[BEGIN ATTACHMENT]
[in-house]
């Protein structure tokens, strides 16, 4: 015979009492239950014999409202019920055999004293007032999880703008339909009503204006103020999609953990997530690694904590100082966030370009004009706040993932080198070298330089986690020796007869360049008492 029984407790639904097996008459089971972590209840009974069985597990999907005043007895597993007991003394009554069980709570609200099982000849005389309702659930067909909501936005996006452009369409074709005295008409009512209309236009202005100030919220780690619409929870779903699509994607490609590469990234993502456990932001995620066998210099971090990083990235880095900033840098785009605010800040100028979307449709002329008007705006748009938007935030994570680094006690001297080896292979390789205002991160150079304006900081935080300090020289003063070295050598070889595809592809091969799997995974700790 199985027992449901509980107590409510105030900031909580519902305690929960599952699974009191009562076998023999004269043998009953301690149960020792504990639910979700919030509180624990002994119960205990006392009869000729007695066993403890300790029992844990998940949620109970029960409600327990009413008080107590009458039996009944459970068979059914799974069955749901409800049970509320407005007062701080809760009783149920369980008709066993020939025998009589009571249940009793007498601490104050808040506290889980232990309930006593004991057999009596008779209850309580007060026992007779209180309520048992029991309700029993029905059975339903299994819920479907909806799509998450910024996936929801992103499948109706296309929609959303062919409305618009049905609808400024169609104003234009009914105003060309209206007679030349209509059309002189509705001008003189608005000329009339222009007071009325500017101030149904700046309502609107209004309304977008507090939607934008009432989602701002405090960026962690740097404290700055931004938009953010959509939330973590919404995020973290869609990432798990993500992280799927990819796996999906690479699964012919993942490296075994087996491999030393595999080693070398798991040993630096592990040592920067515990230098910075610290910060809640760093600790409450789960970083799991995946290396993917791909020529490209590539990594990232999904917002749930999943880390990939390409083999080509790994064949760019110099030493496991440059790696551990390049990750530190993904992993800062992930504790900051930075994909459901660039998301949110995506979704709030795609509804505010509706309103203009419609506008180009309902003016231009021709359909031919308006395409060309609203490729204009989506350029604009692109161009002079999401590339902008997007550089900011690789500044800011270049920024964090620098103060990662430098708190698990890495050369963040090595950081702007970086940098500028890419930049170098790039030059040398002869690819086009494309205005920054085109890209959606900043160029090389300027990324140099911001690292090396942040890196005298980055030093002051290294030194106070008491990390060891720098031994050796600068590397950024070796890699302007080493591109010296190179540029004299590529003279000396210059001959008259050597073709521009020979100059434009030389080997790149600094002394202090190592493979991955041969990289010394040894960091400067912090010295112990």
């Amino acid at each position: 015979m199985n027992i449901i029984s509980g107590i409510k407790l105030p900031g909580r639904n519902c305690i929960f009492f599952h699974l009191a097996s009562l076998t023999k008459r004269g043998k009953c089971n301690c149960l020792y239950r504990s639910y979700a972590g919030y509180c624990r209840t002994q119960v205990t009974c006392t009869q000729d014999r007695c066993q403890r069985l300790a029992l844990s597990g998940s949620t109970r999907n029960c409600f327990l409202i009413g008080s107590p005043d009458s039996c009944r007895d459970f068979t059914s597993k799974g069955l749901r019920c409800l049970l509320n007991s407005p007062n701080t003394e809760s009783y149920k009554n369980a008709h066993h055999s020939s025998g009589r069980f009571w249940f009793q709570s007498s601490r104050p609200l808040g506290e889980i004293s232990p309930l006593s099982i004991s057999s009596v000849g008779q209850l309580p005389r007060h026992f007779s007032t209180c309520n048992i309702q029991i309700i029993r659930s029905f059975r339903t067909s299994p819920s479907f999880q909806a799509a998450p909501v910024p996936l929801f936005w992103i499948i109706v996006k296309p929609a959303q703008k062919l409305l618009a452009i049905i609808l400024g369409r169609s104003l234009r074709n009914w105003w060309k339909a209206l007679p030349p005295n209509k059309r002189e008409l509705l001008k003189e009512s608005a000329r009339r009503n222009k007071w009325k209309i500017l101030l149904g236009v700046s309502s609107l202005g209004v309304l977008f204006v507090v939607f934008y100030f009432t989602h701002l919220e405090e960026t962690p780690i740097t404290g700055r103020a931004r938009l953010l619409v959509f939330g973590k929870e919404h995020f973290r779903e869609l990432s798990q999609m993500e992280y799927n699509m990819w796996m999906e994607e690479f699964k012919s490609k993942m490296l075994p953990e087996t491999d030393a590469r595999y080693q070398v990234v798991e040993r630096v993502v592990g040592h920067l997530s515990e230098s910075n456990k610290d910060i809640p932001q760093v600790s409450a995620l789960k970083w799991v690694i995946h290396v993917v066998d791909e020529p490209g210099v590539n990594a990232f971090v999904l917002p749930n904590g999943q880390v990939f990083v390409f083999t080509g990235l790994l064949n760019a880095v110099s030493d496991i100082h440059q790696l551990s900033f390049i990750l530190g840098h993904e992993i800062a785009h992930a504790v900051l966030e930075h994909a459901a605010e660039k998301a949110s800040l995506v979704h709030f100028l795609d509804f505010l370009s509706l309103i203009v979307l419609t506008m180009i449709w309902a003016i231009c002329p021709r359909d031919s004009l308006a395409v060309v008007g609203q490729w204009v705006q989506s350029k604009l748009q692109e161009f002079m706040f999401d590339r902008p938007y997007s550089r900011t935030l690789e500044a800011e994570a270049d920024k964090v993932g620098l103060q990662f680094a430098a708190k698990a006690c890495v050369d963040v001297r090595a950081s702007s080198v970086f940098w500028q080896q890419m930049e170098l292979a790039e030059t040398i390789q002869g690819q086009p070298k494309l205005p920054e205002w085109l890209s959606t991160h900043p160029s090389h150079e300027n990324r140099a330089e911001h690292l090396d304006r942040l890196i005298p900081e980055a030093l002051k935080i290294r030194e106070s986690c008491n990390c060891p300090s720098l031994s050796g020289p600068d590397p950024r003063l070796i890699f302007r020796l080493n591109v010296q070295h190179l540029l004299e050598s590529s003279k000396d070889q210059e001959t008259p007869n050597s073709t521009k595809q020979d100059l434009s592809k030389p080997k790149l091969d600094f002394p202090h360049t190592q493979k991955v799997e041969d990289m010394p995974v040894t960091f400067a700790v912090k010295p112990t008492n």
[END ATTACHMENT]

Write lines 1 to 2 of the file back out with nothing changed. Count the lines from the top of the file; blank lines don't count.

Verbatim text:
[in-house]
């Protein structure tokens, strides 16, 4: 015979009492239950014999409202019920055999004293007032999880703008339909009503204006103020999609953990997530690694904590100082966030370009004009706040993932080198070298330089986690020796007869360049008492 029984407790639904097996008459089971972590209840009974069985597990999907005043007895597993007991003394009554069980709570609200099982000849005389309702659930067909909501936005996006452009369409074709005295008409009512209309236009202005100030919220780690619409929870779903699509994607490609590469990234993502456990932001995620066998210099971090990083990235880095900033840098785009605010800040100028979307449709002329008007705006748009938007935030994570680094006690001297080896292979390789205002991160150079304006900081935080300090020289003063070295050598070889595809592809091969799997995974700790 199985027992449901509980107590409510105030900031909580519902305690929960599952699974009191009562076998023999004269043998009953301690149960020792504990639910979700919030509180624990002994119960205990006392009869000729007695066993403890300790029992844990998940949620109970029960409600327990009413008080107590009458039996009944459970068979059914799974069955749901409800049970509320407005007062701080809760009783149920369980008709066993020939025998009589009571249940009793007498601490104050808040506290889980232990309930006593004991057999009596008779209850309580007060026992007779209180309520048992029991309700029993029905059975339903299994819920479907909806799509998450910024996936929801992103499948109706296309929609959303062919409305618009049905609808400024169609104003234009009914105003060309209206007679030349209509059309002189509705001008003189608005000329009339222009007071009325500017101030149904700046309502609107209004309304977008507090939607934008009432989602701002405090960026962690740097404290700055931004938009953010959509939330973590919404995020973290869609990432798990993500992280799927990819796996999906690479699964012919993942490296075994087996491999030393595999080693070398798991040993630096592990040592920067515990230098910075610290910060809640760093600790409450789960970083799991995946290396993917791909020529490209590539990594990232999904917002749930999943880390990939390409083999080509790994064949760019110099030493496991440059790696551990390049990750530190993904992993800062992930504790900051930075994909459901660039998301949110995506979704709030795609509804505010509706309103203009419609506008180009309902003016231009021709359909031919308006395409060309609203490729204009989506350029604009692109161009002079999401590339902008997007550089900011690789500044800011270049920024964090620098103060990662430098708190698990890495050369963040090595950081702007970086940098500028890419930049170098790039030059040398002869690819086009494309205005920054085109890209959606900043160029090389300027990324140099911001690292090396942040890196005298980055030093002051290294030194106070008491990390060891720098031994050796600068590397950024070796890699302007080493591109010296190179540029004299590529003279000396210059001959008259050597073709521009020979100059434009030389080997790149600094002394202090190592493979991955041969990289010394040894960091400067912090010295112990």